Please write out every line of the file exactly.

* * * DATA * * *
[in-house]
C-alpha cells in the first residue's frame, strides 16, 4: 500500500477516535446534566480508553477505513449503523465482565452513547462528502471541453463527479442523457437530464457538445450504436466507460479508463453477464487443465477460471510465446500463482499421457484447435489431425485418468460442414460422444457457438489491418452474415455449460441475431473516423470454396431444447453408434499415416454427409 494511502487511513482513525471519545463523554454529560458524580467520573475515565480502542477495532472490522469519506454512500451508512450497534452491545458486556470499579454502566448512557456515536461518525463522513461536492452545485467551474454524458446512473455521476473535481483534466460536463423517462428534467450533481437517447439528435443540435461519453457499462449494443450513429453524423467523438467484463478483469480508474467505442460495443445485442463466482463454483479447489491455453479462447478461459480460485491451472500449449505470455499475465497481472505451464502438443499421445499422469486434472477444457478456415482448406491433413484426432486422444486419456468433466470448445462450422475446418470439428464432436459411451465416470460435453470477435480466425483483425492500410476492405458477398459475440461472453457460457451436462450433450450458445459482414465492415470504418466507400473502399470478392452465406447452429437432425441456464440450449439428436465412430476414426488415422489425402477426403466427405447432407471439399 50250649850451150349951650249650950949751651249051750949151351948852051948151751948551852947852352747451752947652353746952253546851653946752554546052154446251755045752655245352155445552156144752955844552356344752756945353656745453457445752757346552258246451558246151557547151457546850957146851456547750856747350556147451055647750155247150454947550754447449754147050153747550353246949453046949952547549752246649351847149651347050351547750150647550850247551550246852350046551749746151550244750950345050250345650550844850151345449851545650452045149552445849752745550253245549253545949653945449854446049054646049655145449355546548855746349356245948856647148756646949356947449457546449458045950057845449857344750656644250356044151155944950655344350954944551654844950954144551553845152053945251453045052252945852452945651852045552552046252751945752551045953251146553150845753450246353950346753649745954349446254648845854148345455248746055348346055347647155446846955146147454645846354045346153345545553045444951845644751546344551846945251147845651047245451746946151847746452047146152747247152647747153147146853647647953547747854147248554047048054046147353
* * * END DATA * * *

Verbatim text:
[in-house]
C-alpha cells in the first residue's frame, strides 16, 4: 500500500477516535446534566480508553477505513449503523465482565452513547462528502471541453463527479442523457437530464457538445450504436466507460479508463453477464487443465477460471510465446500463482499421457484447435489431425485418468460442414460422444457457438489491418452474415455449460441475431473516423470454396431444447453408434499415416454427409 494511502487511513482513525471519545463523554454529560458524580467520573475515565480502542477495532472490522469519506454512500451508512450497534452491545458486556470499579454502566448512557456515536461518525463522513461536492452545485467551474454524458446512473455521476473535481483534466460536463423517462428534467450533481437517447439528435443540435461519453457499462449494443450513429453524423467523438467484463478483469480508474467505442460495443445485442463466482463454483479447489491455453479462447478461459480460485491451472500449449505470455499475465497481472505451464502438443499421445499422469486434472477444457478456415482448406491433413484426432486422444486419456468433466470448445462450422475446418470439428464432436459411451465416470460435453470477435480466425483483425492500410476492405458477398459475440461472453457460457451436462450433450450458445459482414465492415470504418466507400473502399470478392452465406447452429437432425441456464440450449439428436465412430476414426488415422489425402477426403466427405447432407471439399 50250649850451150349951650249650950949751651249051750949151351948852051948151751948551852947852352747451752947652353746952253546851653946752554546052154446251755045752655245352155445552156144752955844552356344752756945353656745453457445752757346552258246451558246151557547151457546850957146851456547750856747350556147451055647750155247150454947550754447449754147050153747550353246949453046949952547549752246649351847149651347050351547750150647550850247551550246852350046551749746151550244750950345050250345650550844850151345449851545650452045149552445849752745550253245549253545949653945449854446049054646049655145449355546548855746349356245948856647148756646949356947449457546449458045950057845449857344750656644250356044151155944950655344350954944551654844950954144551553845152053945251453045052252945852452945651852045552552046252751945752551045953251146553150845753450246353950346753649745954349446254648845854148345455248746055348346055347647155446846955146147454645846354045346153345545553045444951845644751546344551846945251147845651047245451746946151847746452047146152747247152647747153147146853647647953547747854147248554047048054046147353